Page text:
For the U.S. Department of Energy Solar Decathlon® 2020 Build Challenge, Team Chile from Universidad Técnica Federico Santa María is creating a solar-powered dwelling called Casa FENIX 2.0. The name Casa FENIX is an acronym for "For Emergency post–Natural Impact eXtreme," because the house will ultimately be used by a family affected by the December 24, 2019, fire of Valparaíso. The dwelling is a single-family unit for mixed-use that is innovative, cost-effective, and energy efficient. Although the Casa FENIX project has undergone a continuous design metamorphosis due to the COVID-19 pandemic, the project has remained aligned with its premise of flexibility and commitment to building back stronger.
Using architect and theorist John Habraken's question of "Why do people change their houses?" as a starting point, the team considered a Chilean perspective by identifying various underlying factors that cause people to change homes, such as the need for identity, changes in lifestyle and family profiles, recurrent natural catastrophes, and new technological possibilities. One of the most important factors that drives the need for spatial changes is the transformation of the family profile corresponding with the increase in life expectancy. In addition, based on modern technology trends and developments, Chilean families have established new ways of working from home, which has brought about new needs for home-space adaptation. Accordingly, thinking of housing as a process that adapts to the family life cycle and changing family profiles requires high flexibility at an early stage of design.
Team Chile began with a basic set of units with various square footages representing the requirements of the original residents. Variations required adapting to the needs of future occupants regarding space addition, reduction, partition, as well as special equipment allocation. To establish a limited set variations and reconfigurations, the team has identified real-life situations from potential residents. This translates into a housing proposal that can adapt to different lifestyles, accommodate different stages of the occupants' life cycle, and be responsive to natural obsolescence by changing over time.
The original proposal, called “Casa Metamorfosis,” underwent a major transformation to become “Casa FENIX 2.0” in December 2020. The team chose to adapt their original philosophy to fill a real housing need for victims of a massive fire in Valparaíso. The event affected three of the 42 hills of Valparaíso, leaving 40 families homeless. This fire was just one of many catastrophes that Chile, and the world, has experienced due to global climate change. After this incident, the social inequality and contrast between consolidated and non-consolidated communities became evident in terms of connectivity and services. This caused low-income families to migrate to neighborhoods and outskirts of cities with a lower quality of life in order to escape the rising costs of housing.
Team Chile's evolution to post-disaster reconstruction had a similar market strategy to the school's Casa FENIX project built for Solar Decathlon Europe 2014. This version 2.0 will be the Uribe-Troncoso family home as part of the reconstruction program of the Ministry of Housing and Planning, MINVU, through a subsidy given by Housing and Planning Regional Authority, SERVIU of Valparaíso. Ultimately, the project team will continue to build more FENIX 2.0 units as triplex residential clusters to reconstruct up to 40 lost homes.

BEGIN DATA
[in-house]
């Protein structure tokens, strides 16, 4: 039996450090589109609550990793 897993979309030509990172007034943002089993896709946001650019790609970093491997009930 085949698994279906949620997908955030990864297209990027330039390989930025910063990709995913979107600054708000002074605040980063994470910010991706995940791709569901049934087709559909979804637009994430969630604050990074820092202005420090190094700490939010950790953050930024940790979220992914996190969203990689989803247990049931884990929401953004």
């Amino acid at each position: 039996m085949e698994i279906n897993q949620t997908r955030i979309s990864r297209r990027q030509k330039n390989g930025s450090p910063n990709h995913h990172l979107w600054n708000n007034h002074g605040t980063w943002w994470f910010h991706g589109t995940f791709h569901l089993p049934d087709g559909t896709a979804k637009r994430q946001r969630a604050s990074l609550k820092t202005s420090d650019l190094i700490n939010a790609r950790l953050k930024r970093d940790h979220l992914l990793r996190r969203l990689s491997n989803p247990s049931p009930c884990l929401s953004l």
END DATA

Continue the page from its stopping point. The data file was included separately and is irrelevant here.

Casa FENIX 2.0 proposes flexible unit typologies that correspond to the occupant's current family composition. Chilean families are dynamic and diverse, and through changes over time, families can inform and support the metamorphosis essence of the proposal. This metamorphosis is manifested through the transformation of the dwellings by means of flexible spaces that vary their shapes, orientation, and even their layouts by modifying the adjacent housing units. Thus, the main characteristic of Casa FENIX 2.0 is the possibility of space transformations through the extraction of walls and/or slabs of the housing units.
To support this method, the construction approach is designed in such a way that the primary and secondary structural subsystems work together to form an integrated product. The main structure is conceived with a public first floor of reinforced concrete, on which the wooden seismic-proof structure of the four stories is attached. The wood structure is protected by a system of glue-laminated posts and beams constituting a reticle inscribed within a mesh.
As a secondary structure, there are adaptable walls, which are mostly in the perimeter of the first floor, wet zone, and some walls of the facade. These walls are called “adaptable” because, despite being fixed in the structure, their openings are reconfigurable, which allows a change at the spatial level of each housing unit.
Finally, the removable walls (non-structural) adapt differently according to the type of wall to which they are linked. These partition walls are easy to move around so that families can change and reconfigure the spaces as they see fit.
- A 5x5m wooden grid is industrially manufactured through robotic parametric design (Timber Joinery Robotics), composed of linear components of glulam timber with robotically carved joints.
- The solar photovoltaic system has eight Yingly Solar YL250P-29b_IEC_2012-01 panels.
- A thin film electric radiant layer under the floors provides an HVAC heating system that can be digitally controlled.
- A heat pump water boiler, greywater recycling, and native plant garden contribute to the efficiency of the water system, which is needed in the home's dry environment.
- A compact building shape and high-efficiency building envelope contribute to the net zero design.